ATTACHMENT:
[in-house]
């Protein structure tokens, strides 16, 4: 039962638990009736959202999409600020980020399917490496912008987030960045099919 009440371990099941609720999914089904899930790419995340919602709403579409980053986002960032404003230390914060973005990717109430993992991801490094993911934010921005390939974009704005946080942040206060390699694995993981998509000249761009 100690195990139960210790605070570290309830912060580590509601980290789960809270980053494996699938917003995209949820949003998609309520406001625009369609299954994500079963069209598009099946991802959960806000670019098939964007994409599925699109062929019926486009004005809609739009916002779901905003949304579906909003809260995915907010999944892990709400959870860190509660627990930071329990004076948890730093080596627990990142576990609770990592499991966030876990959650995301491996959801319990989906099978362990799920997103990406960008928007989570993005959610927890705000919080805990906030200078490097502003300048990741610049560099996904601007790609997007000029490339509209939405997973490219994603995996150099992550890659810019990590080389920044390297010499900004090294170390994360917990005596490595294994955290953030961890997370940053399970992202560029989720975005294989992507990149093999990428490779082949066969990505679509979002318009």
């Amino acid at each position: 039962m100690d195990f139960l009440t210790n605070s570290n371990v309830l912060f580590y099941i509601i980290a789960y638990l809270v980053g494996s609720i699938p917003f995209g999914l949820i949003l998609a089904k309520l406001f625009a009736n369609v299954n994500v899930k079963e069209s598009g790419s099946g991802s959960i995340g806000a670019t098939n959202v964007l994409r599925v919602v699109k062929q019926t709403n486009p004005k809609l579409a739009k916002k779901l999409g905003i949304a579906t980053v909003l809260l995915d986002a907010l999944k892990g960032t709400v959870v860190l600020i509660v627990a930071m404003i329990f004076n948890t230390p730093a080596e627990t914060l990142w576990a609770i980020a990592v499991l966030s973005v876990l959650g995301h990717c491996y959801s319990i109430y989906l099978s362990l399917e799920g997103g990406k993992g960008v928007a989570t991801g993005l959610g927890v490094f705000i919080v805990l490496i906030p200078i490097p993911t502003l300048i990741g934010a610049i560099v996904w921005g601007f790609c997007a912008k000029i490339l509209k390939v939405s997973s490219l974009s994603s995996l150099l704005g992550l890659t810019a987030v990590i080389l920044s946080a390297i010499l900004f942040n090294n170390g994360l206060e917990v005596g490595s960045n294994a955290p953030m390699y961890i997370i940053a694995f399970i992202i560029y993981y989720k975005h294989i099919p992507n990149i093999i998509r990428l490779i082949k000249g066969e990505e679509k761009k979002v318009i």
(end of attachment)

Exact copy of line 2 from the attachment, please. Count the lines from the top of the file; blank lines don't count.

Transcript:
């Protein structure tokens, strides 16, 4: 039962638990009736959202999409600020980020399917490496912008987030960045099919 009440371990099941609720999914089904899930790419995340919602709403579409980053986002960032404003230390914060973005990717109430993992991801490094993911934010921005390939974009704005946080942040206060390699694995993981998509000249761009 100690195990139960210790605070570290309830912060580590509601980290789960809270980053494996699938917003995209949820949003998609309520406001625009369609299954994500079963069209598009099946991802959960806000670019098939964007994409599925699109062929019926486009004005809609739009916002779901905003949304579906909003809260995915907010999944892990709400959870860190509660627990930071329990004076948890730093080596627990990142576990609770990592499991966030876990959650995301491996959801319990989906099978362990799920997103990406960008928007989570993005959610927890705000919080805990906030200078490097502003300048990741610049560099996904601007790609997007000029490339509209939405997973490219994603995996150099992550890659810019990590080389920044390297010499900004090294170390994360917990005596490595294994955290953030961890997370940053399970992202560029989720975005294989992507990149093999990428490779082949066969990505679509979002318009």